A phase of dominance on the defensive end and enough missteps at the offensive end to create teaching moments.
Missouri ran the gamut in its 80-71 triumph over West Virginia in a Big 12/SEC Challenge game on Thursday.
The Tigers saw a 25-point second-half lead melt to seven in the final minute.
“For 33 minutes we were terrific defensively,” Missouri coach Frank Haith.
The last few, not so much as the Mountaineers chipped away and moved some of the 7,292 at Mizzou Arena closer to the edge of their seats.
“We don’t give up,” Mountaineers coach Bob Huggins said.
But the Tigers made enough free throws down the stretch to keep this one from becoming a true pressure situation, and, as Haith said, played defense well enough and long enough to build what seemed like a comfortable cushion.
“We did a solid job of communicating and rotating,” Tigers guard Jordan Clarkson said. “We ran the guys off the three-point line. We knew they were a good three-point shooting team.”
Very good, entering the game. West Virginia was leading the Big 12 at a 46.5 percent clip from deep, led by guard Eron Harris, who checked in at 52 percent.
Harris’ only attempt from deep on Thursday was blocked, and the Mountaineers misfired on 14 of their first 15 three-point attempts.
Missouri’s backcourt size was a factor. Clarkson, Jabari Brown and Earnest Ross all stand 6 feet 5 inches.
“We’ve got a lot of long guys,” Clarkson said. “We can disrupt people’s shots. They have to shoot over bigger guys.”
For most of the night, the Tigers were also having their way on the other end, especially Clarkson going to the basket. He finished with 25.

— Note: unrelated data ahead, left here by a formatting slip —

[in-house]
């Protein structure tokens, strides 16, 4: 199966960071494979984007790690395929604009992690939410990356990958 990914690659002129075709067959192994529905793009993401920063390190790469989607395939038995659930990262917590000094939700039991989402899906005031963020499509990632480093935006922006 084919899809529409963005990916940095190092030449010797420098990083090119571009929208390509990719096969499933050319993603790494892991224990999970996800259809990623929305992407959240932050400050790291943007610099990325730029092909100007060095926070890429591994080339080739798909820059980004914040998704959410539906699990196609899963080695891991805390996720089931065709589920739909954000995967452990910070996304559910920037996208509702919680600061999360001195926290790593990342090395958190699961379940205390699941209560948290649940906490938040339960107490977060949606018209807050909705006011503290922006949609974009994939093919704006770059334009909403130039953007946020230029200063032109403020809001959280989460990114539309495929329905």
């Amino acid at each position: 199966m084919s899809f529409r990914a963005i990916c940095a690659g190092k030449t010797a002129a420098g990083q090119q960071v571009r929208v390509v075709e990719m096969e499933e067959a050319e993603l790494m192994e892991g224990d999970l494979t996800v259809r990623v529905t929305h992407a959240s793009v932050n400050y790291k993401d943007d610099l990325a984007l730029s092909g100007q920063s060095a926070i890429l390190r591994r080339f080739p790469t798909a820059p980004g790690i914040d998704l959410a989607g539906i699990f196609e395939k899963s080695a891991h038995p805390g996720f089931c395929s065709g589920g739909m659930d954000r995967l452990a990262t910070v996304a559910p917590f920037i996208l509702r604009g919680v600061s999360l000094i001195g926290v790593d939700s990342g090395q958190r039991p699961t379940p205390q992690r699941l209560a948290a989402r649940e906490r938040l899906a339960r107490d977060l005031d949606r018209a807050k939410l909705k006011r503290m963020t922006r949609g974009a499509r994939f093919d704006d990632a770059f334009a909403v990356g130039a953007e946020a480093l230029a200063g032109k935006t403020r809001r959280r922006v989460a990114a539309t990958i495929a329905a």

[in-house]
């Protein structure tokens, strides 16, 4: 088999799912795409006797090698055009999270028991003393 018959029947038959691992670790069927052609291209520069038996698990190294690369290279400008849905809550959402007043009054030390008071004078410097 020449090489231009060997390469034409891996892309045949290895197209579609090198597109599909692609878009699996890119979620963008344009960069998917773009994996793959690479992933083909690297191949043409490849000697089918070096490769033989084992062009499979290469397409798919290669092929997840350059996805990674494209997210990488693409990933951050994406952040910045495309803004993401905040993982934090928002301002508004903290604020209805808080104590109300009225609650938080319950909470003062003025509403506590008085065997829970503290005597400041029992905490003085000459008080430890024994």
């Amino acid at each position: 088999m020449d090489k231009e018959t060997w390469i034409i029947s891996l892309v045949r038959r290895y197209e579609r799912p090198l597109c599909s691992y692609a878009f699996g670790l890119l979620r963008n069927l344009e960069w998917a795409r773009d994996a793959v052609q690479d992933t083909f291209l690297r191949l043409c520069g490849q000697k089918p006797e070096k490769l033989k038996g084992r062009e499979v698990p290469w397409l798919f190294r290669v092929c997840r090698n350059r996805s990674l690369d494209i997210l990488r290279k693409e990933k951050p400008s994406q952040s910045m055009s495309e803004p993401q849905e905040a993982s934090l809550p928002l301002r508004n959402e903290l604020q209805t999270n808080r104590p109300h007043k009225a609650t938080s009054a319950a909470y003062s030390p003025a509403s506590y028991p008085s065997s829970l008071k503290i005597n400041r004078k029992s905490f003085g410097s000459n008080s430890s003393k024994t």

Brown added 18 and Ross 16 as the Tigers improved to 8-0 with No. 18 UCLA visiting on Saturday for an 11:30 a.m. tip.
The finish was a concern.
Clarkson’s jumper extended Missouri’s lead to 65-40 with 8:55 remaining, and the outcome seemed well at hand.
But West Virginia started making some shots, and the Tigers didn’t play with enough discipline in the final few minutes. With a minute remaining in an eight-point game, Ross was called for traveling. A few moments earlier Tony Criswell attempted a tough stick-back.
On both occasions, Haith wanted the ball back out to run clock.
“Those are things we’ll learn from, and get better from,” Haith said. “Part of it was, some of the thing we weren’t doing, but part of it was West Virginia doing a good job.”
Missouri set the early tone, jumping to leads of 11-1 and 18-6. West Virginia missed its first eight field-goal attempts. Again, it was the defense.
“We were getting stops, and scoring in transition,” Haith said. “We stayed in attack mode.”
That explains Missouri flurries at the end of the first half and beginning of the second, involving the three top scorers on every basket.
With 1:22 remaining in the first half, Ross swished a corner three-pointer. Brown then got a run-out layup and Clarkson buried a pair of free throws for a 7-0 run at the end of the half.
The same group kicked-started the second half.
Another Ross triple opened the second half scoring. Johnathan Williams III’s block started a run out that Ross finished. Next came Brown’s block of Harris’ three-point attempt that Clarkson finished with a slam.
The Tigers were rolling, and that would continue, until the final few minutes.